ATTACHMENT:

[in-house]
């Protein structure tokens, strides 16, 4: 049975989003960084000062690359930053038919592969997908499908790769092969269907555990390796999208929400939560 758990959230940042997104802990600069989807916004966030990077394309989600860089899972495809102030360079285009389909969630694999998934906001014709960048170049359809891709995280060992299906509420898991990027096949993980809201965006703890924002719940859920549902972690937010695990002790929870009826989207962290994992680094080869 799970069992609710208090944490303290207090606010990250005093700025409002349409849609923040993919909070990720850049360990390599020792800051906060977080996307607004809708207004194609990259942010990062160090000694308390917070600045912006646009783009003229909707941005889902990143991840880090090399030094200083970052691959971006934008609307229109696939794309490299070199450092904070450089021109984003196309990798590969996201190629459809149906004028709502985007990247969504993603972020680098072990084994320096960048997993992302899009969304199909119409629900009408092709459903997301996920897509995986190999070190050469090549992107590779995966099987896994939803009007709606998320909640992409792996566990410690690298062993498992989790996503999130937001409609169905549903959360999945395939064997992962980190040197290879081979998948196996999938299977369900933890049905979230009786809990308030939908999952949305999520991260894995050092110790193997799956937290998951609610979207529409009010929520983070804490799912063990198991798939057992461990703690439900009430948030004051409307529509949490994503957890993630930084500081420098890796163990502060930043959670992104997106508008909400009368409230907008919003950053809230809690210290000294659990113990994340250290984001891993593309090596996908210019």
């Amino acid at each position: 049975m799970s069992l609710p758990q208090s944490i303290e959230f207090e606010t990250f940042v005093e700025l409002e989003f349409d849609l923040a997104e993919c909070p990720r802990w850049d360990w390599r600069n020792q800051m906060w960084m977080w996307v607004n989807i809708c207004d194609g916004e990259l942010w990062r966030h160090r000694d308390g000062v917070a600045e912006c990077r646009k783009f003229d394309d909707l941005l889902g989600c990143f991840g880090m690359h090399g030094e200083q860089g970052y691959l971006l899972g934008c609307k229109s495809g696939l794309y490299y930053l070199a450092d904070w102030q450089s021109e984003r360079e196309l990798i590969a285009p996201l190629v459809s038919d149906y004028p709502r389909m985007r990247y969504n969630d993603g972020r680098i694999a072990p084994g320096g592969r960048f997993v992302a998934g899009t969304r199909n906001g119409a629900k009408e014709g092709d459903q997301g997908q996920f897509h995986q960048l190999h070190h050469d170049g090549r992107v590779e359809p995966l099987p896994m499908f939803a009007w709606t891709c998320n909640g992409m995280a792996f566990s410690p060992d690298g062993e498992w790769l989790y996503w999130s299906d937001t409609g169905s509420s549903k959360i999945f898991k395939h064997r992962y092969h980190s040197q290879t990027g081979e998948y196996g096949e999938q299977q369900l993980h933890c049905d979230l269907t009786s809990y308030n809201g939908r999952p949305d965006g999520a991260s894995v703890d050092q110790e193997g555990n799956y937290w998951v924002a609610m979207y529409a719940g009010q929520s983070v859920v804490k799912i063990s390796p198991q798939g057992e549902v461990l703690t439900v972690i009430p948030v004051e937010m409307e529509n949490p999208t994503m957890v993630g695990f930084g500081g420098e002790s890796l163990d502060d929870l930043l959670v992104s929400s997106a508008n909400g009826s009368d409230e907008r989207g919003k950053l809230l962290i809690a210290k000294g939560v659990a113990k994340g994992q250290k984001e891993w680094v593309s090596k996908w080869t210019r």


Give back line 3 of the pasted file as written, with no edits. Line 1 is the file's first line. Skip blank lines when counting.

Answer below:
């Amino acid at each position: 049975m799970s069992l609710p758990q208090s944490i303290e959230f207090e606010t990250f940042v005093e700025l409002e989003f349409d849609l923040a997104e993919c909070p990720r802990w850049d360990w390599r600069n020792q800051m906060w960084m977080w996307v607004n989807i809708c207004d194609g916004e990259l942010w990062r966030h160090r000694d308390g000062v917070a600045e912006c990077r646009k783009f003229d394309d909707l941005l889902g989600c990143f991840g880090m690359h090399g030094e200083q860089g970052y691959l971006l899972g934008c609307k229109s495809g696939l794309y490299y930053l070199a450092d904070w102030q450089s021109e984003r360079e196309l990798i590969a285009p996201l190629v459809s038919d149906y004028p709502r389909m985007r990247y969504n969630d993603g972020r680098i694999a072990p084994g320096g592969r960048f997993v992302a998934g899009t969304r199909n906001g119409a629900k009408e014709g092709d459903q997301g997908q996920f897509h995986q960048l190999h070190h050469d170049g090549r992107v590779e359809p995966l099987p896994m499908f939803a009007w709606t891709c998320n909640g992409m995280a792996f566990s410690p060992d690298g062993e498992w790769l989790y996503w999130s299906d937001t409609g169905s509420s549903k959360i999945f898991k395939h064997r992962y092969h980190s040197q290879t990027g081979e998948y196996g096949e999938q299977q369900l993980h933890c049905d979230l269907t009786s809990y308030n809201g939908r999952p949305d965006g999520a991260s894995v703890d050092q110790e193997g555990n799956y937290w998951v924002a609610m979207y529409a719940g009010q929520s983070v859920v804490k799912i063990s390796p198991q798939g057992e549902v461990l703690t439900v972690i009430p948030v004051e937010m409307e529509n949490p999208t994503m957890v993630g695990f930084g500081g420098e002790s890796l163990d502060d929870l930043l959670v992104s929400s997106a508008n909400g009826s009368d409230e907008r989207g919003k950053l809230l962290i809690a210290k000294g939560v659990a113990k994340g994992q250290k984001e891993w680094v593309s090596k996908w080869t210019r």